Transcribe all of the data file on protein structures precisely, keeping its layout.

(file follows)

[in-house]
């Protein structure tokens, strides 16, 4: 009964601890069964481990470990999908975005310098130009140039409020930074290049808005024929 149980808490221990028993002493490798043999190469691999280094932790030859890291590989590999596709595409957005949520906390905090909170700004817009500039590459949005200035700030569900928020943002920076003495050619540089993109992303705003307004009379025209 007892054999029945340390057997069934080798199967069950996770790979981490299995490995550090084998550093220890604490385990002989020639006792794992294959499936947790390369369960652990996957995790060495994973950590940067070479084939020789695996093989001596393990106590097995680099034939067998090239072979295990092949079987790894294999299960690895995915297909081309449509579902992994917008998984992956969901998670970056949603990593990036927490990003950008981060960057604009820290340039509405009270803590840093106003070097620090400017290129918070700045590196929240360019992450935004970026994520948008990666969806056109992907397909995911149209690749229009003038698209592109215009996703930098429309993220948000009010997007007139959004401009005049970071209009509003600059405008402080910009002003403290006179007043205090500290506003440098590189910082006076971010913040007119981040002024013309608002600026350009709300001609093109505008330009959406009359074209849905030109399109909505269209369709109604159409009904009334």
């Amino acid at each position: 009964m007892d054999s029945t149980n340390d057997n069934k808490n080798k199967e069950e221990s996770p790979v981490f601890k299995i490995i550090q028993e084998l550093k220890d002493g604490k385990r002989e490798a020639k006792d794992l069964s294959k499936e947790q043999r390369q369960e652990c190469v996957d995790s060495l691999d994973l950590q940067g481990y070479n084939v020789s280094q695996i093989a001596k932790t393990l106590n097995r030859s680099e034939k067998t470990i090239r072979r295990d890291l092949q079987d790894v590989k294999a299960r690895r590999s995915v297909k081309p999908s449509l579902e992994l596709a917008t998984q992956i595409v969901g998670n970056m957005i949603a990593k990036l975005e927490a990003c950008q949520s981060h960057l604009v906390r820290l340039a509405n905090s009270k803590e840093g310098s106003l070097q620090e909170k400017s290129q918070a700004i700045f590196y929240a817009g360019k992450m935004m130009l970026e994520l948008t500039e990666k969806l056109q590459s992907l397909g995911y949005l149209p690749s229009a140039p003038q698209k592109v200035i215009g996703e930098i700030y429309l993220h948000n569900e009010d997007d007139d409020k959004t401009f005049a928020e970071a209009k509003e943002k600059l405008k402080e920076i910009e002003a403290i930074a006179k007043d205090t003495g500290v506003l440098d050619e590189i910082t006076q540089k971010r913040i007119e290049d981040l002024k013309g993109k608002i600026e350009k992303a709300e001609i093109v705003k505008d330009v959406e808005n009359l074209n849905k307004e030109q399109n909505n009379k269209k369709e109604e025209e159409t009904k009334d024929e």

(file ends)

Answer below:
[in-house]
């Protein structure tokens, strides 16, 4: 009964601890069964481990470990999908975005310098130009140039409020930074290049808005024929 149980808490221990028993002493490798043999190469691999280094932790030859890291590989590999596709595409957005949520906390905090909170700004817009500039590459949005200035700030569900928020943002920076003495050619540089993109992303705003307004009379025209 007892054999029945340390057997069934080798199967069950996770790979981490299995490995550090084998550093220890604490385990002989020639006792794992294959499936947790390369369960652990996957995790060495994973950590940067070479084939020789695996093989001596393990106590097995680099034939067998090239072979295990092949079987790894294999299960690895995915297909081309449509579902992994917008998984992956969901998670970056949603990593990036927490990003950008981060960057604009820290340039509405009270803590840093106003070097620090400017290129918070700045590196929240360019992450935004970026994520948008990666969806056109992907397909995911149209690749229009003038698209592109215009996703930098429309993220948000009010997007007139959004401009005049970071209009509003600059405008402080910009002003403290006179007043205090500290506003440098590189910082006076971010913040007119981040002024013309608002600026350009709300001609093109505008330009959406009359074209849905030109399109909505269209369709109604159409009904009334």
């Amino acid at each position: 009964m007892d054999s029945t149980n340390d057997n069934k808490n080798k199967e069950e221990s996770p790979v981490f601890k299995i490995i550090q028993e084998l550093k220890d002493g604490k385990r002989e490798a020639k006792d794992l069964s294959k499936e947790q043999r390369q369960e652990c190469v996957d995790s060495l691999d994973l950590q940067g481990y070479n084939v020789s280094q695996i093989a001596k932790t393990l106590n097995r030859s680099e034939k067998t470990i090239r072979r295990d890291l092949q079987d790894v590989k294999a299960r690895r590999s995915v297909k081309p999908s449509l579902e992994l596709a917008t998984q992956i595409v969901g998670n970056m957005i949603a990593k990036l975005e927490a990003c950008q949520s981060h960057l604009v906390r820290l340039a509405n905090s009270k803590e840093g310098s106003l070097q620090e909170k400017s290129q918070a700004i700045f590196y929240a817009g360019k992450m935004m130009l970026e994520l948008t500039e990666k969806l056109q590459s992907l397909g995911y949005l149209p690749s229009a140039p003038q698209k592109v200035i215009g996703e930098i700030y429309l993220h948000n569900e009010d997007d007139d409020k959004t401009f005049a928020e970071a209009k509003e943002k600059l405008k402080e920076i910009e002003a403290i930074a006179k007043d205090t003495g500290v506003l440098d050619e590189i910082t006076q540089k971010r913040i007119e290049d981040l002024k013309g993109k608002i600026e350009k992303a709300e001609i093109v705003k505008d330009v959406e808005n009359l074209n849905k307004e030109q399109n909505n009379k269209k369709e109604e025209e159409t009904k009334d024929e």